The research compares the genetics of captive strains raised in hatcheries and used in state stocking programs to fish caught in the wild. The more overlap in the DNA, the more genetic mixing between stocked and wild fish. The smaller the overlap, the more likely the fish is part of a pure lineage predating human impact in the region. The fish’s ancestors may have been swimming in the same watershed thousands of years ago.
Bruce’s research confirms some introgression in Adirondack brook trout, the mixing of genes between native and stocked strains, especially in lakes and ponds that have long been the focus of stocking. In the Adirondacks, Bruce found more mixing between native and stocked trout genes than in any other part of the state.
The research also offers a sign that in pockets around the park, especially isolated headwater streams, native fish strains have maintained genetic independence, diversity that could be a powerful hedge against threats to cold-water fish.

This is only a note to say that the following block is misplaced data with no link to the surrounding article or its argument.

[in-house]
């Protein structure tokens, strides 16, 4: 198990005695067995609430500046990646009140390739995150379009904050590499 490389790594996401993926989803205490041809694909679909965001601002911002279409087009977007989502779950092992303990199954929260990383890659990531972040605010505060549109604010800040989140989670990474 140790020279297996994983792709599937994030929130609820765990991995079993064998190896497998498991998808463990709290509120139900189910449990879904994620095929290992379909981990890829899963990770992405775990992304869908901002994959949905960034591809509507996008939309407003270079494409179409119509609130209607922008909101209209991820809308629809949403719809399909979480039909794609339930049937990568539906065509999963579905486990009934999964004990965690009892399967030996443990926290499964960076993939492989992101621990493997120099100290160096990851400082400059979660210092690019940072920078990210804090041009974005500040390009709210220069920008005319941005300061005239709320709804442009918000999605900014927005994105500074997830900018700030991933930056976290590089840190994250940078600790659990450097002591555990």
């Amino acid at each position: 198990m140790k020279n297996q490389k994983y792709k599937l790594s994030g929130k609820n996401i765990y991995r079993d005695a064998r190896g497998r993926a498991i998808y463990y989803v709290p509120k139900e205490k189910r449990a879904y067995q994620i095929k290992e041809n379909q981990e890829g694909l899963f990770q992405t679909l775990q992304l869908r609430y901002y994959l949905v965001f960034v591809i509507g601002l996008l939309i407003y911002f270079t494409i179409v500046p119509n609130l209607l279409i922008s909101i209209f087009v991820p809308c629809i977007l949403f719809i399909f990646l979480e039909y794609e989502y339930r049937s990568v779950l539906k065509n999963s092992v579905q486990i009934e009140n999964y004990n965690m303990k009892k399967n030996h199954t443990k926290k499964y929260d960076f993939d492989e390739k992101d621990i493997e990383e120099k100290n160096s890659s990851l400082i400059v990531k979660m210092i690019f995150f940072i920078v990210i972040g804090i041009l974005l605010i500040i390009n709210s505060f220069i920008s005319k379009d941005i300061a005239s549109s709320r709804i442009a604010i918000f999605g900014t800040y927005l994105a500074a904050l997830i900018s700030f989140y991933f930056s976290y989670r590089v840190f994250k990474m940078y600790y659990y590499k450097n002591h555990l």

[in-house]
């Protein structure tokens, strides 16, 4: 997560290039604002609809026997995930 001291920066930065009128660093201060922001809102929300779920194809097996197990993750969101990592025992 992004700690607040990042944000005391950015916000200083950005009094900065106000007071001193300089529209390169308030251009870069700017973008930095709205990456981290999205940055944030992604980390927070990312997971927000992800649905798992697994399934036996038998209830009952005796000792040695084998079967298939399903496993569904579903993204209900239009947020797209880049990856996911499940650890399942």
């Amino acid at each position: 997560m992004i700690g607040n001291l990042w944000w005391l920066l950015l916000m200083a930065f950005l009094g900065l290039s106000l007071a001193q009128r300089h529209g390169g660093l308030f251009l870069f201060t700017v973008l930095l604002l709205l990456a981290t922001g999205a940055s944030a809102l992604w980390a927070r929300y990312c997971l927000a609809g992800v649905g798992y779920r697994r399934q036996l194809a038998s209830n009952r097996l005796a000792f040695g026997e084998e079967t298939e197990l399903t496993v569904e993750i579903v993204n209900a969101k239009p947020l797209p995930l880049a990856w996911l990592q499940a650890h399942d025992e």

The statewide study identified 11 brook trout populations in the Adirondacks with less than 5% genetic material associated with stocked fish—“putatively native” strains. Another 21 Adirondack populations, including the one at Sagamore Lake, showed somewhat higher genetic influence from stocked fish.
“It suggests that the [Sagamore] fish have seen minimal influence from stocked fish, and that in the higher reaches of that watershed there are likely fish that have not been influenced by stocking at all,” Bruce said.
More to Explore:
Rivers and salmon series
A series of stories about the effect dams have had on two of the parks’ important rivers, the Boquet and the Saranac.
Dams have changed them, blocking the natural movement of fish for decades.
Managing our heritage
Anglers have long been drawn by the lure and lore of native brook trout.
For more than 60 years, the state has sought to maintain native brook trout lineage in its stocking program. As early as 1954, the state agency used fish pulled from Cranberry Lake to stock St. Regis Pond. Over the years, the state has used large-scale liming or entire kill-offs of non-native fish to restore brook trout populations.